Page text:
The Poverty of Chicano Artists

If the artist is not the most hated member of the Chicano/a community it is certain that a very healthy disgust towards the artist is felt by many in the barrio. In the artists attempt to express themselves, speak for La Raza, or to raise their consciousness, s/he comes short of the mark. The inherent poverty of the art scene is its inability to understand and change society, its refusal to see itself as a market place for one more commodity. This is what we detest. From cholos to viejitas, to mocosos and their relatives, everyone hates the false notion of the artist as a representative of our needs or as a spokesperson for change.

All the novelty rappers, uninspired singers, hack writers, crayola painters, pretentious poets, and the hardly-funny cartoonists and comedians that make up the Chicano And Chicana Artist (CACA) cultural scene imagine themselves to be that which they are not: for some reason they believe that they are a challenge or an opposition to the dominant culture. The truth is that they are merely another aspect of the same society or as some would accurately call it, they are part of the spectacle of negation. When a person’s life lacks in meaning, pleasure, and they have no control over how to run their own lives, they look outside of themselves for salvation. The artist finds his calling in "self—expression", creating art pieces in which she can live out a dull reflection of what has not been possible in real life. That’s not beautiful; it’s pathetic.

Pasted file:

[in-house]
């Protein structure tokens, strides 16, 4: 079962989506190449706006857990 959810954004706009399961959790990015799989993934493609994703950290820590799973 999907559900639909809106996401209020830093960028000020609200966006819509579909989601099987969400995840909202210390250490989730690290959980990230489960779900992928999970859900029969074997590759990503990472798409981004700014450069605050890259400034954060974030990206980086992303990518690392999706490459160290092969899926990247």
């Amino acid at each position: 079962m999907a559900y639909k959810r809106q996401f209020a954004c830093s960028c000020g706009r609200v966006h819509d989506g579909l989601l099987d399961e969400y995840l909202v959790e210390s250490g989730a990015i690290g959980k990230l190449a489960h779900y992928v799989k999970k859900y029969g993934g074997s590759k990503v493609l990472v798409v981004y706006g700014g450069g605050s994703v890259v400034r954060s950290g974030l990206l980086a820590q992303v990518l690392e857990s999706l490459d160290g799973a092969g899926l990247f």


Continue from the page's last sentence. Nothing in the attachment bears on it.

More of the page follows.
In a world that runs on a heavy dose of alienation the reverence for art serves only to strengthen that society. The emergence of the Chicano Art scene is a movement of the forgotten commodity back into the flow of the marketplace; the desire to belong within the world of separation; to be bought and sold like everyone else. The artist has no vision. She fails to see what is truly beautiful, just as they failed to see the poetry in the streets during the rioting in ‘92. Can their little doodles ever top the critique of daily life that the looters offered in their festive events? Of course not.

So what happens to La Raza once the artist sells his piece, gets her grant, or has that special gallery showing? Nothing. All the people that you aim to represent on your canvas or in your poems, we still have to exist in the same ghettoes, we still have to work in the same stupid jobs, or wait in the same welfare lines. We will never see you there. You will never mean anything to us.

We laugh at you and the society you reinforce. Give it up. You’re headed nowhere.

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